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Il Poggione Brunello di Montalcino 2005

Sangiovese from Montalcino, Tuscany, Italy
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14.5% ABV
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3.2 5 Ratings
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3.2 5 Ratings
14.5% ABV

Winemaker Notes

Ruby red with garnet undertones. Very intense, persistent nose of red fruits, marasca cherries, leather, spices and light notes of vanilla. A structured and full-bodied wine with velvety tannins. Shows an excellent freshness that balances the alcohol naturally present. Very long pleasant persistence and great aging potential.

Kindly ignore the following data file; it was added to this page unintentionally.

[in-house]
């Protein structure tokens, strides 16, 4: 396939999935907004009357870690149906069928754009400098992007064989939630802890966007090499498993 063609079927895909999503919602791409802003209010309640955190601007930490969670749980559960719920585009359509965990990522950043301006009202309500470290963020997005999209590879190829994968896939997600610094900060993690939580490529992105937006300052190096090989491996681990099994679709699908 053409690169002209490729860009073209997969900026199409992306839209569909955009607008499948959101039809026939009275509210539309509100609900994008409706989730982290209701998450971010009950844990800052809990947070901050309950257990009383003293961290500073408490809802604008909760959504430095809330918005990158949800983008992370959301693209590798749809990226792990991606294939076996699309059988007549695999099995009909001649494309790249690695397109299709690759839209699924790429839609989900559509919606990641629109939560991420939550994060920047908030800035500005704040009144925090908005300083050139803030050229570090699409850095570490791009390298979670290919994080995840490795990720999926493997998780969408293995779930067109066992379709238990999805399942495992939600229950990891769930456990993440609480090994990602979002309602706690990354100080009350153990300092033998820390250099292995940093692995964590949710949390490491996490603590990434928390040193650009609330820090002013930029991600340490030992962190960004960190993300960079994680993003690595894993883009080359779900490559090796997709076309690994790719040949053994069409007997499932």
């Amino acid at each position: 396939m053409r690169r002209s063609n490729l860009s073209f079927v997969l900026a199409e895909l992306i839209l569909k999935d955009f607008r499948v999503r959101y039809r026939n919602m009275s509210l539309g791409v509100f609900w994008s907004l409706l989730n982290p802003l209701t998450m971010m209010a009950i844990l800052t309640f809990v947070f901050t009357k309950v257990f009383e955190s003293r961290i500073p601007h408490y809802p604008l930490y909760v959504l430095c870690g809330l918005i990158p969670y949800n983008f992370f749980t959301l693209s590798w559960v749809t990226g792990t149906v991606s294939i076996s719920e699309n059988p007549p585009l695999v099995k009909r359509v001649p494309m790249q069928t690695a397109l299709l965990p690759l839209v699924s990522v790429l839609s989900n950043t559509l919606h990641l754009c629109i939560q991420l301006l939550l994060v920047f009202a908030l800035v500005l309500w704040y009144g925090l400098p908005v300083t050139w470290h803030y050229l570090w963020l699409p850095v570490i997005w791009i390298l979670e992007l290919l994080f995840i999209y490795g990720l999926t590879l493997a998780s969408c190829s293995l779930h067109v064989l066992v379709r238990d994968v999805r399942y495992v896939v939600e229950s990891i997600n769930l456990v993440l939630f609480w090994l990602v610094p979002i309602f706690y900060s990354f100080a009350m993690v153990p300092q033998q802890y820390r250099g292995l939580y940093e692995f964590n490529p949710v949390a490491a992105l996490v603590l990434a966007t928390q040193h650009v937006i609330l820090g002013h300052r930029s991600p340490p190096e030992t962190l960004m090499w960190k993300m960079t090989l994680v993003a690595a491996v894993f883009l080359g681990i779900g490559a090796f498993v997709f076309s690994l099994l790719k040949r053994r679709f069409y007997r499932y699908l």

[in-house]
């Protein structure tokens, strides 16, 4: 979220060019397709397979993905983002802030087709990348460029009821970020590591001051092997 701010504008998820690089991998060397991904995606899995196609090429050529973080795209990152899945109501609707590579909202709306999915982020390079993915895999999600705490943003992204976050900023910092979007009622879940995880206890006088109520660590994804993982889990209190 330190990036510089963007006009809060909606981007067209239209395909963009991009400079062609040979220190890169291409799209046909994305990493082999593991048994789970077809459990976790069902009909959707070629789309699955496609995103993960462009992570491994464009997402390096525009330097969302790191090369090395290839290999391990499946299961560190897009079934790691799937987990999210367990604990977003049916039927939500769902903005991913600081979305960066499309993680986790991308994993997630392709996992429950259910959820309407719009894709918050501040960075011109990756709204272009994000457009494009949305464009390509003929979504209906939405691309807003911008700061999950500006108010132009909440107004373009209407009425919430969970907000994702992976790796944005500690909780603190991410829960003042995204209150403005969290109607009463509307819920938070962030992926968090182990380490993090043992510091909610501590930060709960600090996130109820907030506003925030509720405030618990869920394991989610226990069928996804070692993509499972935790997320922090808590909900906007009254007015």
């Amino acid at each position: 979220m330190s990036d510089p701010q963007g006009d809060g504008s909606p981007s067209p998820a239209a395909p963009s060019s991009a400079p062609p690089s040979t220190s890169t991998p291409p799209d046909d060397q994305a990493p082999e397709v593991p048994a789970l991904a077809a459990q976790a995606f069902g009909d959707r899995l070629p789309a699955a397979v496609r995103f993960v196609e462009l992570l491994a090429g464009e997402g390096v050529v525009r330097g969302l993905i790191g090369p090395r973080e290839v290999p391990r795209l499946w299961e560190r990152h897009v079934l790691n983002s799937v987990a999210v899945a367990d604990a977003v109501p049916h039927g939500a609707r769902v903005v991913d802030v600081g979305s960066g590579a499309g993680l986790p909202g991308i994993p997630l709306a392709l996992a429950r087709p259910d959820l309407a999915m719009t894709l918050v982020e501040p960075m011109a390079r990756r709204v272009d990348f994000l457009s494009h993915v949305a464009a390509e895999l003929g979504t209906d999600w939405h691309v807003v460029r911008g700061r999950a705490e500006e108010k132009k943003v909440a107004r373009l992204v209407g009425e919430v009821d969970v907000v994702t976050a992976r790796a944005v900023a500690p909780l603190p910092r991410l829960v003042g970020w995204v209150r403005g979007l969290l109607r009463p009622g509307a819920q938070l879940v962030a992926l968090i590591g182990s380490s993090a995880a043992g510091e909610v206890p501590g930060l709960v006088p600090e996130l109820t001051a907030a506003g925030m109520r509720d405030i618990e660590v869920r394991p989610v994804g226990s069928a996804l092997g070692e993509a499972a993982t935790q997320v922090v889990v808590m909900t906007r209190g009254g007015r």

Critical Acclaim

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RP 93
Robert Parker's Wine Advocate
The 2005 Brunello di Montalcino is a model of weightless finesse. Elegant and refined throughout, the wine offers up dark wild cherries, minerals, menthol and spices. The 2005 naturally lacks the sheer stuffing and richness of the finest years, but it has just enough density to balance the tannins nicely all the way through to the round, enveloping finish. I was a little surprised Il Poggione has decided to bottle a Riserva in 2005 as the addition of that juice would have almost certainly strengthened this wine, perhaps considerably. That said, this is another of the 2005 Brunellos that has come along beautifully in bottle over the last few months. The 2005 is a terrific Brunello to drink while some of the more important vintages like the 2004 mature in the cellar. In 2005 the harvest began on the 20th of September and finished on the 10th of October. Production was down roughly 25% in 2005 because of the challenging weather that year. Anticipated maturity: 2012-2030.